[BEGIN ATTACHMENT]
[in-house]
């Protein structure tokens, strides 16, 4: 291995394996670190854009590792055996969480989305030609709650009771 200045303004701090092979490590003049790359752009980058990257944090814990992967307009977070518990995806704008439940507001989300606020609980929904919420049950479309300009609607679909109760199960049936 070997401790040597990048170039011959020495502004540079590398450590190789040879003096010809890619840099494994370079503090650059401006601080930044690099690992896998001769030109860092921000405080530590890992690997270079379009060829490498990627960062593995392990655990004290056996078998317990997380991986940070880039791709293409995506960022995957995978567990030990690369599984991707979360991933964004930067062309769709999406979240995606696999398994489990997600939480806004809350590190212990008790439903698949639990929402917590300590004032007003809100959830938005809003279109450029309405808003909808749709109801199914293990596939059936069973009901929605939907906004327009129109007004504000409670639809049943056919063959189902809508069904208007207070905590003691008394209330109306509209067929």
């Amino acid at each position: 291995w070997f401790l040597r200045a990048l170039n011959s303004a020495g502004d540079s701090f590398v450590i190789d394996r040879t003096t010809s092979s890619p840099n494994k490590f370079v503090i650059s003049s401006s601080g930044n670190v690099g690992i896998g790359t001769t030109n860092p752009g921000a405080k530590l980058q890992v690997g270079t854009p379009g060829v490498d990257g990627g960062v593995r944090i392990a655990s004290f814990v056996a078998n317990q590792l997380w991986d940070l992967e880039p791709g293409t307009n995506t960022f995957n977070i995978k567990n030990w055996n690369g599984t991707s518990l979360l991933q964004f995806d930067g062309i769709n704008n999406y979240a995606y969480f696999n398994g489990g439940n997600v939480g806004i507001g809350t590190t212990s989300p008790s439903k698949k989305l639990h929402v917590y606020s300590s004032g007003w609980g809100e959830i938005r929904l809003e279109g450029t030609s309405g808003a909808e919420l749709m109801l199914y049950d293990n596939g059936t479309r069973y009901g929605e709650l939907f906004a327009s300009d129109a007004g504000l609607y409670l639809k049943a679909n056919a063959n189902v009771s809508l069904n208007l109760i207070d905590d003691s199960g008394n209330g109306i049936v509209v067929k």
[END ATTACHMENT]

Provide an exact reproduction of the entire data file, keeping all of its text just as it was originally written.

[in-house]
């Protein structure tokens, strides 16, 4: 291995394996670190854009590792055996969480989305030609709650009771 200045303004701090092979490590003049790359752009980058990257944090814990992967307009977070518990995806704008439940507001989300606020609980929904919420049950479309300009609607679909109760199960049936 070997401790040597990048170039011959020495502004540079590398450590190789040879003096010809890619840099494994370079503090650059401006601080930044690099690992896998001769030109860092921000405080530590890992690997270079379009060829490498990627960062593995392990655990004290056996078998317990997380991986940070880039791709293409995506960022995957995978567990030990690369599984991707979360991933964004930067062309769709999406979240995606696999398994489990997600939480806004809350590190212990008790439903698949639990929402917590300590004032007003809100959830938005809003279109450029309405808003909808749709109801199914293990596939059936069973009901929605939907906004327009129109007004504000409670639809049943056919063959189902809508069904208007207070905590003691008394209330109306509209067929």
């Amino acid at each position: 291995w070997f401790l040597r200045a990048l170039n011959s303004a020495g502004d540079s701090f590398v450590i190789d394996r040879t003096t010809s092979s890619p840099n494994k490590f370079v503090i650059s003049s401006s601080g930044n670190v690099g690992i896998g790359t001769t030109n860092p752009g921000a405080k530590l980058q890992v690997g270079t854009p379009g060829v490498d990257g990627g960062v593995r944090i392990a655990s004290f814990v056996a078998n317990q590792l997380w991986d940070l992967e880039p791709g293409t307009n995506t960022f995957n977070i995978k567990n030990w055996n690369g599984t991707s518990l979360l991933q964004f995806d930067g062309i769709n704008n999406y979240a995606y969480f696999n398994g489990g439940n997600v939480g806004i507001g809350t590190t212990s989300p008790s439903k698949k989305l639990h929402v917590y606020s300590s004032g007003w609980g809100e959830i938005r929904l809003e279109g450029t030609s309405g808003a909808e919420l749709m109801l199914y049950d293990n596939g059936t479309r069973y009901g929605e709650l939907f906004a327009s300009d129109a007004g504000l609607y409670l639809k049943a679909n056919a063959n189902v009771s809508l069904n208007l109760i207070d905590d003691s199960g008394n209330g109306i049936v509209v067929k």